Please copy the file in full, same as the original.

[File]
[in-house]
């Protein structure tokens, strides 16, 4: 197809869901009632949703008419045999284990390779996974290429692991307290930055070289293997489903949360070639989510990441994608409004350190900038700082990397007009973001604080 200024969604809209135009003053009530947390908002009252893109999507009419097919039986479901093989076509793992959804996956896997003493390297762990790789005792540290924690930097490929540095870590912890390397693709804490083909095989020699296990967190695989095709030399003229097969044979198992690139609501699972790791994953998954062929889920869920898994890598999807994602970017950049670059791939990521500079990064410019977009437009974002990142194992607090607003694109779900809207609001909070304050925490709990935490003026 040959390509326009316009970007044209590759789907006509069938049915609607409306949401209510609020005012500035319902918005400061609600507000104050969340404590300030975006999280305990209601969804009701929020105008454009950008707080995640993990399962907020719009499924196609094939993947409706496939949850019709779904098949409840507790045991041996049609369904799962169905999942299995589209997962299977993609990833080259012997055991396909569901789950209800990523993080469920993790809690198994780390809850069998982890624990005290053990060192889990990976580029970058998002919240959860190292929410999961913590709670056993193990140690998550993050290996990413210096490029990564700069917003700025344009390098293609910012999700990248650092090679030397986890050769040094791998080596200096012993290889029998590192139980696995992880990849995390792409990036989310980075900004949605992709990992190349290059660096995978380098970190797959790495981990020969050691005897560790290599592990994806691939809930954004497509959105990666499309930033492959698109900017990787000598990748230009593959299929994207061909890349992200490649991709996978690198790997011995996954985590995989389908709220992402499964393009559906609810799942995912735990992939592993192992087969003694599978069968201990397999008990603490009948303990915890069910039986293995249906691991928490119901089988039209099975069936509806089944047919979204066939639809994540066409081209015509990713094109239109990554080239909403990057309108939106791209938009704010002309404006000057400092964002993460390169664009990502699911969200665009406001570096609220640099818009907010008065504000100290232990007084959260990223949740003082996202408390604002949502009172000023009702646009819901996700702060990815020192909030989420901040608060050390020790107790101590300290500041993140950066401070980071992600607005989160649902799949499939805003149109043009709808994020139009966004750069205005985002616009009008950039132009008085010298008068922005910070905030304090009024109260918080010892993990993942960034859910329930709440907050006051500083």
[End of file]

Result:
[in-house]
């Protein structure tokens, strides 16, 4: 197809869901009632949703008419045999284990390779996974290429692991307290930055070289293997489903949360070639989510990441994608409004350190900038700082990397007009973001604080 200024969604809209135009003053009530947390908002009252893109999507009419097919039986479901093989076509793992959804996956896997003493390297762990790789005792540290924690930097490929540095870590912890390397693709804490083909095989020699296990967190695989095709030399003229097969044979198992690139609501699972790791994953998954062929889920869920898994890598999807994602970017950049670059791939990521500079990064410019977009437009974002990142194992607090607003694109779900809207609001909070304050925490709990935490003026 040959390509326009316009970007044209590759789907006509069938049915609607409306949401209510609020005012500035319902918005400061609600507000104050969340404590300030975006999280305990209601969804009701929020105008454009950008707080995640993990399962907020719009499924196609094939993947409706496939949850019709779904098949409840507790045991041996049609369904799962169905999942299995589209997962299977993609990833080259012997055991396909569901789950209800990523993080469920993790809690198994780390809850069998982890624990005290053990060192889990990976580029970058998002919240959860190292929410999961913590709670056993193990140690998550993050290996990413210096490029990564700069917003700025344009390098293609910012999700990248650092090679030397986890050769040094791998080596200096012993290889029998590192139980696995992880990849995390792409990036989310980075900004949605992709990992190349290059660096995978380098970190797959790495981990020969050691005897560790290599592990994806691939809930954004497509959105990666499309930033492959698109900017990787000598990748230009593959299929994207061909890349992200490649991709996978690198790997011995996954985590995989389908709220992402499964393009559906609810799942995912735990992939592993192992087969003694599978069968201990397999008990603490009948303990915890069910039986293995249906691991928490119901089988039209099975069936509806089944047919979204066939639809994540066409081209015509990713094109239109990554080239909403990057309108939106791209938009704010002309404006000057400092964002993460390169664009990502699911969200665009406001570096609220640099818009907010008065504000100290232990007084959260990223949740003082996202408390604002949502009172000023009702646009819901996700702060990815020192909030989420901040608060050390020790107790101590300290500041993140950066401070980071992600607005989160649902799949499939805003149109043009709808994020139009966004750069205005985002616009009008950039132009008085010298008068922005910070905030304090009024109260918080010892993990993942960034859910329930709440907050006051500083």